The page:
The majority of Israeli Jews, Lyn Julius points out in her book Uprooted, are not new to the Middle East—they were moved from one part of it to another.
The women’s self-recorded experiences are utterly disparate, but both offer a potent antidote to any sentimental nostalgia for life in the age of Sholom Aleichem.
The expert on religious law joins us to talk about the importance of Espinoza v. Montana Department of Revenue.
And most of them reveal a hidden admiration for the person who’s had the wit and the grit to get away with it.
It’s not Maimonides. It’s Saadya Gaon, “the first Jewish scholar whose universal mind embraced all the branches of Jewish learning known in his time.”
On reading the Hebrew Bible in a spirit of intellectual honesty without losing your faith.
It’s at once the most famous affirmation of Jewish belief—no other sentence in Judaism is more powerful—and the most misunderstood.
Our resident scholar joins us to talk about her recent essay on the novelist Saul Bellow and to expand on her sense of him as a full-fledged Jewish intellectual.
What separates language from language, and language from dialect.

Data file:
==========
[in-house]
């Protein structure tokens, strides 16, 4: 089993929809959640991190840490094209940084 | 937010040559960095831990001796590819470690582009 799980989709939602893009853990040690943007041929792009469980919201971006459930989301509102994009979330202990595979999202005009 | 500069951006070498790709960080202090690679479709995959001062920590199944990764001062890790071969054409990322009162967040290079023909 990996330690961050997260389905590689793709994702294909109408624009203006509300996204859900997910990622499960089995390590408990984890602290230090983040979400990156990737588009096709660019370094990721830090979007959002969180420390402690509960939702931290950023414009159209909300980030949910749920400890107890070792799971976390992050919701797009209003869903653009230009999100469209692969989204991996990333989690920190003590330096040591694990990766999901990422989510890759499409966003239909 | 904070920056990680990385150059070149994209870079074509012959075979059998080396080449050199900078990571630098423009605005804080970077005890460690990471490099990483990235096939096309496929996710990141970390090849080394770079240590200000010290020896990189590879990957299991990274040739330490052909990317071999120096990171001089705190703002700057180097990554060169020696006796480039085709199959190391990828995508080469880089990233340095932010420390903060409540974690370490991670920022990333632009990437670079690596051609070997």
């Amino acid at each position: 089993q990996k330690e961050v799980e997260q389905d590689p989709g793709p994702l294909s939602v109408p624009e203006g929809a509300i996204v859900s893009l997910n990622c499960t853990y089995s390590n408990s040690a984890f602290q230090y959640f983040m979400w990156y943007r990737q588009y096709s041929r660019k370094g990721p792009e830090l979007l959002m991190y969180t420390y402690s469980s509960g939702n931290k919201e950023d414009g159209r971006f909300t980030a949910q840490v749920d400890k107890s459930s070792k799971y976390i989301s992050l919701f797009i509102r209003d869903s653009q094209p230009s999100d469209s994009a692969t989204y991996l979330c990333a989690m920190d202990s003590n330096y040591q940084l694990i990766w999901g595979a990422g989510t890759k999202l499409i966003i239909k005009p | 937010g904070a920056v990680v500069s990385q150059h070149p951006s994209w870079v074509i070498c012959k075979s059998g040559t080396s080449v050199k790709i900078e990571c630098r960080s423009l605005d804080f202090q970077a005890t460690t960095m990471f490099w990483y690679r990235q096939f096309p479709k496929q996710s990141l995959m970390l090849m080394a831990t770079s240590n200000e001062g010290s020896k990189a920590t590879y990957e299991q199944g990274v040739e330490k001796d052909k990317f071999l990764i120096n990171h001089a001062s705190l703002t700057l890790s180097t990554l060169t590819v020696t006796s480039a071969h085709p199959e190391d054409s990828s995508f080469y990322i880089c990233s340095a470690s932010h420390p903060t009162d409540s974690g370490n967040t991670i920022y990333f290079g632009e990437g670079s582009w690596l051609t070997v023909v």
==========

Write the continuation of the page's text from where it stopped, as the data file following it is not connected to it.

The memoirs of this 17th-century Jewish woman have long fascinated historians. For the first time, a complete English edition brings her to life for today’s readers.
The co-author of a worrisome new report on the quickening secularization of American young people joins us to talk about his findings.
A bomb scare during the film about the murderer of Yitzḥak Rabin prompts musings on behavior private and public.
I was reproached for questioning whether Jews should be creating new communities in places from which they were cleansed. Let me explain.
The author of A Time to Build joins us to talk about why institutions matter and what communities of faith can do to contribute to American renewal.